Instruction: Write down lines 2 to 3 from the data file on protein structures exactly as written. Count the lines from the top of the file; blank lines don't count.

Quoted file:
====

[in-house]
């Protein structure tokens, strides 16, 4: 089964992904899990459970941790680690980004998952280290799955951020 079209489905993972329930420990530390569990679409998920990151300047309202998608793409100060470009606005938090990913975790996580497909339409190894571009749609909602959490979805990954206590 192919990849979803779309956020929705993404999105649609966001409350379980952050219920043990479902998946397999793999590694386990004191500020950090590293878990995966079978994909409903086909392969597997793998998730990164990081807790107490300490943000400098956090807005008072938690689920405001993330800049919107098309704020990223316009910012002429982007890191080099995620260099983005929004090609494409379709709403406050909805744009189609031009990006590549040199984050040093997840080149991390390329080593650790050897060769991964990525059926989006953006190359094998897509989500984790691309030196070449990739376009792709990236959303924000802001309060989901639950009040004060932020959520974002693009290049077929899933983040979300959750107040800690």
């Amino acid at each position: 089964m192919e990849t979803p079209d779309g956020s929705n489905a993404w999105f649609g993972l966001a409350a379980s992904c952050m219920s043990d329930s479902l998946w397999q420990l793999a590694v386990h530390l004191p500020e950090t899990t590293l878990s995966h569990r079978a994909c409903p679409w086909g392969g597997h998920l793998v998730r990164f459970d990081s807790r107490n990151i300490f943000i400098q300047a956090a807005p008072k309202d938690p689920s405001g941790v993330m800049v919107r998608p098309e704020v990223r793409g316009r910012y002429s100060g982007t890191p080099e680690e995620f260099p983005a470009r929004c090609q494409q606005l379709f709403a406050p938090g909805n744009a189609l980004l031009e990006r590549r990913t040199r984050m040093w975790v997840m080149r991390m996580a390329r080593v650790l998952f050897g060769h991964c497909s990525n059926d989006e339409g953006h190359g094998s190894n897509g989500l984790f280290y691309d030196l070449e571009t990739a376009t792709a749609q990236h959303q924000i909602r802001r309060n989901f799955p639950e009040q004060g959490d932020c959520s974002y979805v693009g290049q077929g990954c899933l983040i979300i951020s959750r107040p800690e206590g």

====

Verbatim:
């Protein structure tokens, strides 16, 4: 089964992904899990459970941790680690980004998952280290799955951020 079209489905993972329930420990530390569990679409998920990151300047309202998608793409100060470009606005938090990913975790996580497909339409190894571009749609909602959490979805990954206590 192919990849979803779309956020929705993404999105649609966001409350379980952050219920043990479902998946397999793999590694386990004191500020950090590293878990995966079978994909409903086909392969597997793998998730990164990081807790107490300490943000400098956090807005008072938690689920405001993330800049919107098309704020990223316009910012002429982007890191080099995620260099983005929004090609494409379709709403406050909805744009189609031009990006590549040199984050040093997840080149991390390329080593650790050897060769991964990525059926989006953006190359094998897509989500984790691309030196070449990739376009792709990236959303924000802001309060989901639950009040004060932020959520974002693009290049077929899933983040979300959750107040800690």
């Amino acid at each position: 089964m192919e990849t979803p079209d779309g956020s929705n489905a993404w999105f649609g993972l966001a409350a379980s992904c952050m219920s043990d329930s479902l998946w397999q420990l793999a590694v386990h530390l004191p500020e950090t899990t590293l878990s995966h569990r079978a994909c409903p679409w086909g392969g597997h998920l793998v998730r990164f459970d990081s807790r107490n990151i300490f943000i400098q300047a956090a807005p008072k309202d938690p689920s405001g941790v993330m800049v919107r998608p098309e704020v990223r793409g316009r910012y002429s100060g982007t890191p080099e680690e995620f260099p983005a470009r929004c090609q494409q606005l379709f709403a406050p938090g909805n744009a189609l980004l031009e990006r590549r990913t040199r984050m040093w975790v997840m080149r991390m996580a390329r080593v650790l998952f050897g060769h991964c497909s990525n059926d989006e339409g953006h190359g094998s190894n897509g989500l984790f280290y691309d030196l070449e571009t990739a376009t792709a749609q990236h959303q924000i909602r802001r309060n989901f799955p639950e009040q004060g959490d932020c959520s974002y979805v693009g290049q077929g990954c899933l983040i979300i951020s959750r107040p800690e206590g």